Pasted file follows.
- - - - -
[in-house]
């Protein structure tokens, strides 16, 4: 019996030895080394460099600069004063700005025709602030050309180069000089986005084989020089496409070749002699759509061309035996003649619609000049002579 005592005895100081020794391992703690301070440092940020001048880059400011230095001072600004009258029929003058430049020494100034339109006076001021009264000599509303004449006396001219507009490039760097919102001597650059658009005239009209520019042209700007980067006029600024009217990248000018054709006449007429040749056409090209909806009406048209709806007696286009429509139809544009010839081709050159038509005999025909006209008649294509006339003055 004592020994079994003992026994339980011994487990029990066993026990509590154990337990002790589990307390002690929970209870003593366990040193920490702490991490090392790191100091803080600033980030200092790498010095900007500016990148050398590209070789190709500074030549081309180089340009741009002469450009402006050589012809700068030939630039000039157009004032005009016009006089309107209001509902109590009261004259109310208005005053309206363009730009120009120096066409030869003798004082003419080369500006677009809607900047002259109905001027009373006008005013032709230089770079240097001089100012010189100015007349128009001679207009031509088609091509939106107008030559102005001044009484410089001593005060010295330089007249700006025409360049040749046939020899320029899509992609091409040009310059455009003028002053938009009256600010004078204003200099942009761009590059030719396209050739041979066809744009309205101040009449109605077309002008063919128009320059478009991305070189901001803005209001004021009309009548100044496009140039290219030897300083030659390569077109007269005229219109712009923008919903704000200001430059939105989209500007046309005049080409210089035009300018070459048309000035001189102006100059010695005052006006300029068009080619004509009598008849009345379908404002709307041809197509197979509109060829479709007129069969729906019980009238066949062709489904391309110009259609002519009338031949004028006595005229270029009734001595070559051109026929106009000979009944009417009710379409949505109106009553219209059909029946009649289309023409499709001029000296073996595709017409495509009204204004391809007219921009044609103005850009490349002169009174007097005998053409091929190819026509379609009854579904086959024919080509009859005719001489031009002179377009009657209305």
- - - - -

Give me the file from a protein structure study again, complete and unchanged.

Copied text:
[in-house]
């Protein structure tokens, strides 16, 4: 019996030895080394460099600069004063700005025709602030050309180069000089986005084989020089496409070749002699759509061309035996003649619609000049002579 005592005895100081020794391992703690301070440092940020001048880059400011230095001072600004009258029929003058430049020494100034339109006076001021009264000599509303004449006396001219507009490039760097919102001597650059658009005239009209520019042209700007980067006029600024009217990248000018054709006449007429040749056409090209909806009406048209709806007696286009429509139809544009010839081709050159038509005999025909006209008649294509006339003055 004592020994079994003992026994339980011994487990029990066993026990509590154990337990002790589990307390002690929970209870003593366990040193920490702490991490090392790191100091803080600033980030200092790498010095900007500016990148050398590209070789190709500074030549081309180089340009741009002469450009402006050589012809700068030939630039000039157009004032005009016009006089309107209001509902109590009261004259109310208005005053309206363009730009120009120096066409030869003798004082003419080369500006677009809607900047002259109905001027009373006008005013032709230089770079240097001089100012010189100015007349128009001679207009031509088609091509939106107008030559102005001044009484410089001593005060010295330089007249700006025409360049040749046939020899320029899509992609091409040009310059455009003028002053938009009256600010004078204003200099942009761009590059030719396209050739041979066809744009309205101040009449109605077309002008063919128009320059478009991305070189901001803005209001004021009309009548100044496009140039290219030897300083030659390569077109007269005229219109712009923008919903704000200001430059939105989209500007046309005049080409210089035009300018070459048309000035001189102006100059010695005052006006300029068009080619004509009598008849009345379908404002709307041809197509197979509109060829479709007129069969729906019980009238066949062709489904391309110009259609002519009338031949004028006595005229270029009734001595070559051109026929106009000979009944009417009710379409949505109106009553219209059909029946009649289309023409499709001029000296073996595709017409495509009204204004391809007219921009044609103005850009490349002169009174007097005998053409091929190819026509379609009854579904086959024919080509009859005719001489031009002179377009009657209305």